National, Front Page

Bangladesh grasps the silver lining of pandemic

Published : 05 Jul 2020 10:16 PM | Updated : 07 Sep 2020 08:11 PM

When Bangladesh announced a contribution of $50,000 to a European Commission meeting for supporting the development of Covid-19 vaccines, the government attached a tagline - equity, fairness and national ownership.

The Covid19 pandemic has hit every corner of the world with the consequences ranging from direct health impact to economic, social, and political. Problems are similar, but the impacts and responses vary from country to country.

For densely populated Bangladesh, it comes as a heavy blow. The pandemic created adverse impacts on the two major sectors of Bangladesh's economy- ready-made clothes and remittance, apart from health consequences.
But still the government could grasp the silver lining and export much-needed PPE to the US.

“We have been firm and focused on this unforeseen crisis from the beginning,” foreign minister Dr AK Abdul Momen told Bangladesh Post on Sunday.

“For us it was a different fight. We tried to catch the opportunities out of the crisis. And to some extent we could do it successfully so far,” he said.

“We have demonstrated our ability to meet global needs,” he said, referring to the exports of PPE for healthcare workers to the US.

“For the foreign ministry, it was not just bringing back our citizens stranded due to lockdown, it is more than that,” the foreign minister said as the foreign ministry helped the health ministry to buy PPE and testing kits from the international market.

“We also tried to find a new market and keep our expatriates safe in foreign lands,” Dr Momen said, adding that, “We had to keep an eye on the international developments and of course on the Rohingyas issue”.

The foreign ministry established a ‘Corona Coordination Cell’ headed by an Additional Foreign Secretary immediately after the Covid19 affected Bangladesh in March and started working closely with the Prime Minister’s Office and other relevant Ministries and agencies.

They brought back stranded Bangladeshis from different parts of the world due to lockdown. At the same time, they helped diplomatic missions in Dhaka to repatriate their citizens.

Bangladesh missions abroad were also instructed to look after the expatriate community living abroad. Missions have established ‘Hotline Numbers’ and many missions formed ‘Pool of Doctors’ to provide online medical advice to the expatriate Bangladeshis.

Missions also distributed food and necessary items among the Bangladesh community living in different countries, particularly in the Middle East. The foreign ministry also sent some gifts to a few countries including Bhutan, Maldives, China, and Kuwait.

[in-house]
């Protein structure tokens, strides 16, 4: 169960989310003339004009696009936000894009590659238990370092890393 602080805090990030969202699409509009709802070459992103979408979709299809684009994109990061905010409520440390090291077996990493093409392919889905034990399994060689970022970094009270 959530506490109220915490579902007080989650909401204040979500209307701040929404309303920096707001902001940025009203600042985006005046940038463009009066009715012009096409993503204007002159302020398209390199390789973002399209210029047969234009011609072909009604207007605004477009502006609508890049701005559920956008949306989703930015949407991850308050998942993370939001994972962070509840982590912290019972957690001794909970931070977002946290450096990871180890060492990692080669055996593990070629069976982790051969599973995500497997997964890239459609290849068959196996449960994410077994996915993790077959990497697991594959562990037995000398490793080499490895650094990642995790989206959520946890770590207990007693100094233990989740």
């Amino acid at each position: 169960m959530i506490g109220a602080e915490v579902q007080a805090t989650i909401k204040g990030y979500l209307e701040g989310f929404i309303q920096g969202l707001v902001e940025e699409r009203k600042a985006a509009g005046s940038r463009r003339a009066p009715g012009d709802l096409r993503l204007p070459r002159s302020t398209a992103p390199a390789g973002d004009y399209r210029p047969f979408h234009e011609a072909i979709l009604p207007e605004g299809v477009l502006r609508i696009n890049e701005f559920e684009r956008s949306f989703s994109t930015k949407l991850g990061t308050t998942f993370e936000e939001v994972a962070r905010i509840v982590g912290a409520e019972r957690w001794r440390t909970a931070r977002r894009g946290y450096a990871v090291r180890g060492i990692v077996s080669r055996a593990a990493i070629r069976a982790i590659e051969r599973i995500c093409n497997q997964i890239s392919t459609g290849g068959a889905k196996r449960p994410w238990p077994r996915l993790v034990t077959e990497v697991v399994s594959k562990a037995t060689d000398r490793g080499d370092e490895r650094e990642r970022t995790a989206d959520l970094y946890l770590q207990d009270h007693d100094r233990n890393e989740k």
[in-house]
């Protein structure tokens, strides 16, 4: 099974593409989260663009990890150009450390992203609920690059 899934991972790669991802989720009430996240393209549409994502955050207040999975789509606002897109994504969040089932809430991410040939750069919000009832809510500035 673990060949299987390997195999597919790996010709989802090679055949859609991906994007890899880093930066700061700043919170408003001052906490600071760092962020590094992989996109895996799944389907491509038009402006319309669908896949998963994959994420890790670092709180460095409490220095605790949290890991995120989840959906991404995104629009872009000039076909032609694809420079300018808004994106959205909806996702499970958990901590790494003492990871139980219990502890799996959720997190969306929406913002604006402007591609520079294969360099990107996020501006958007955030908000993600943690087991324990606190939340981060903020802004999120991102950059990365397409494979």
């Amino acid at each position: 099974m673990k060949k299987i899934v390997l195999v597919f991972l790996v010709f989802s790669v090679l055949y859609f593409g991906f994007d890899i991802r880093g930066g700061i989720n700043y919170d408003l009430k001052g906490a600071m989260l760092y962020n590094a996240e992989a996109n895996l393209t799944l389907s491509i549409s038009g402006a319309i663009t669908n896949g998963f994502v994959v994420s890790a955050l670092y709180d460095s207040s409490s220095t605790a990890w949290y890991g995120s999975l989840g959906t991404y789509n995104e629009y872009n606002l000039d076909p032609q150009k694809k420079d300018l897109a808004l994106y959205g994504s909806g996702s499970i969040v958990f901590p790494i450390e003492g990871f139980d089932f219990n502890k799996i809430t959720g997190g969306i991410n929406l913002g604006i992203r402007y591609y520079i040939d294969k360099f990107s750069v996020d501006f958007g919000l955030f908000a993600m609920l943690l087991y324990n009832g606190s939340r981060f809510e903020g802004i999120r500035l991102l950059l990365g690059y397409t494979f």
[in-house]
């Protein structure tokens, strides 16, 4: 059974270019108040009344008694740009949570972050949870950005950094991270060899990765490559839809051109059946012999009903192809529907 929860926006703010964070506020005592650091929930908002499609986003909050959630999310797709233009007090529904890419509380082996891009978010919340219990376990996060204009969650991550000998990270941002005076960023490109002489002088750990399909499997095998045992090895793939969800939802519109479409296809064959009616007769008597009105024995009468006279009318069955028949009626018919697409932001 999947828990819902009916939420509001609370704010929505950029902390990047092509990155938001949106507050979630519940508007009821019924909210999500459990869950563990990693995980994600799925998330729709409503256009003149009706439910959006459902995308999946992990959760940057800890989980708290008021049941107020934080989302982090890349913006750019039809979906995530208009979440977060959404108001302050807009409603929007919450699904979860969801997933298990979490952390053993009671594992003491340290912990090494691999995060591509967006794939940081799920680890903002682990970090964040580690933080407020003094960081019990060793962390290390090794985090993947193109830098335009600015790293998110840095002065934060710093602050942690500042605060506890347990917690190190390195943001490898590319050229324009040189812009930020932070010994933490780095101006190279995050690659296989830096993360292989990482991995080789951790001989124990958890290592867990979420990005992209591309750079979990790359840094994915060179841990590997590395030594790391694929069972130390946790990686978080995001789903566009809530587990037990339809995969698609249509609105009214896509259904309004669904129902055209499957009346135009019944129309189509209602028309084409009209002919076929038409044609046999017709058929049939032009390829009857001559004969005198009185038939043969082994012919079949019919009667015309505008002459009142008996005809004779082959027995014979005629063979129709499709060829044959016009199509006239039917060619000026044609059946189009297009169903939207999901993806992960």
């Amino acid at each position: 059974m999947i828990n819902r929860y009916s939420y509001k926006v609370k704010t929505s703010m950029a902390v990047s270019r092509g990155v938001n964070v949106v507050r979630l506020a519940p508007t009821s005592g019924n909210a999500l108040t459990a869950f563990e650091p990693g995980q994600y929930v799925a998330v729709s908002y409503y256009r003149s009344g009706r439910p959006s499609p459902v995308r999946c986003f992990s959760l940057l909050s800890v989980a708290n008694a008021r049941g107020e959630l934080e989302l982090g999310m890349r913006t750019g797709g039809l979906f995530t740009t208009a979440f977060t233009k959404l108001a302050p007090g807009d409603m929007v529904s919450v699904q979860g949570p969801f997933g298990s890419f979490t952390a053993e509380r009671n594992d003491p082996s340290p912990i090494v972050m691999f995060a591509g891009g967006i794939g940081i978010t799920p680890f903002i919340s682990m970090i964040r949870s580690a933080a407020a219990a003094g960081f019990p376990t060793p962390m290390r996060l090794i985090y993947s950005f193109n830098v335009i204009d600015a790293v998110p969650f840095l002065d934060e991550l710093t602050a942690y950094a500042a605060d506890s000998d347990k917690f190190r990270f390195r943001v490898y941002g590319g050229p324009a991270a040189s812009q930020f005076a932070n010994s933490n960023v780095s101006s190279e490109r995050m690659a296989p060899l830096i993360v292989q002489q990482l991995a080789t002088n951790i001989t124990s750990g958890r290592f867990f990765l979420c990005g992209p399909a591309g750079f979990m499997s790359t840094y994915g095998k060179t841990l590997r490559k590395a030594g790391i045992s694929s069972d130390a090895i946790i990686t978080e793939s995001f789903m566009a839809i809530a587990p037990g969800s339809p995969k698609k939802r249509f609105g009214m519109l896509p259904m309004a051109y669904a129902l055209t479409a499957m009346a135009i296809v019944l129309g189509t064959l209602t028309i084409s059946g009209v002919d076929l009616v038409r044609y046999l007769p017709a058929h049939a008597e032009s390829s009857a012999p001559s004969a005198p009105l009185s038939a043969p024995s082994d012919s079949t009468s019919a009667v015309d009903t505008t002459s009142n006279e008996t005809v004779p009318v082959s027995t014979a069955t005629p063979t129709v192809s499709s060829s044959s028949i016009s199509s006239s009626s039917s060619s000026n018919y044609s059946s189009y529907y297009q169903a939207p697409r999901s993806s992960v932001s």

It has also established a web page titled “COMBAT CORONA” on its website for providing telemedicine services, awareness raising and disseminating COVID-19 related information which is also connected with hotlines of the Embassies.

A "WhatsApp Envoys" group was also created through which they disseminated information instantly to the diplomats posted in different missions.

The foreign minister himself wrote letters to his counterparts in OIC countries and spoke over phone urging the member states to give utmost importance on the issue of job retention of domestic and resident migrant workers.
He also proposed to establish an OIC Covid-19 Response and Recovery Fund.

“We were concerned because it’s a pandemic that hit both exports and remittances,” Dr Momen said.
“We thought about how to diversify our export basket and how to do it now at this time of crisis. Then we talked with our RMG leaders and they said yes, they can make PPE as per global demand. Finally, we could export it,” he said.

“We have exported 6.5 million PPE to the United States,” he said, adding that many other countries also bought from Bangladesh private sector.

“It’s a challenging time, no doubt. But we are happy that we got positive responses from the friendly countries when anything needed.”

As many Bangladeshis lost their jobs due to the pandemic, the foreign minister was also vocal on the issue. He also suggested alternative ways of using Bangladeshi workforce in the Middle eastern countries.

“I suggested that they use our hard-working people in the agriculture sector and many countries have agreed to that,” he said.
At the international level, he has been emphasizing on ‘meaningful global strategy’ for migrant workers to address the challenges of COVID19.

“Migrant workers are frontline contributors to the economies. So, we need to formulate a strategy for responsibility sharing both in home and host countries,” he had said.

“We also helped countries to have access to medicines when they asked for that,” he said, referring to Nigeria sent chartered flight to take medicines from Bangladesh on emergency basis.

“And this is for the first time, Bangladesh made such a donation for a vaccine,” he said, referring to the $50,000 donation.
“Our idea is simple – we don’t want to see that the vaccine will go to the riches only. Our Prime Minister’s motto is clear ‘no one is left behind’, and that’s why we made the contribution so that all countries can have access to the life-saving vaccine”.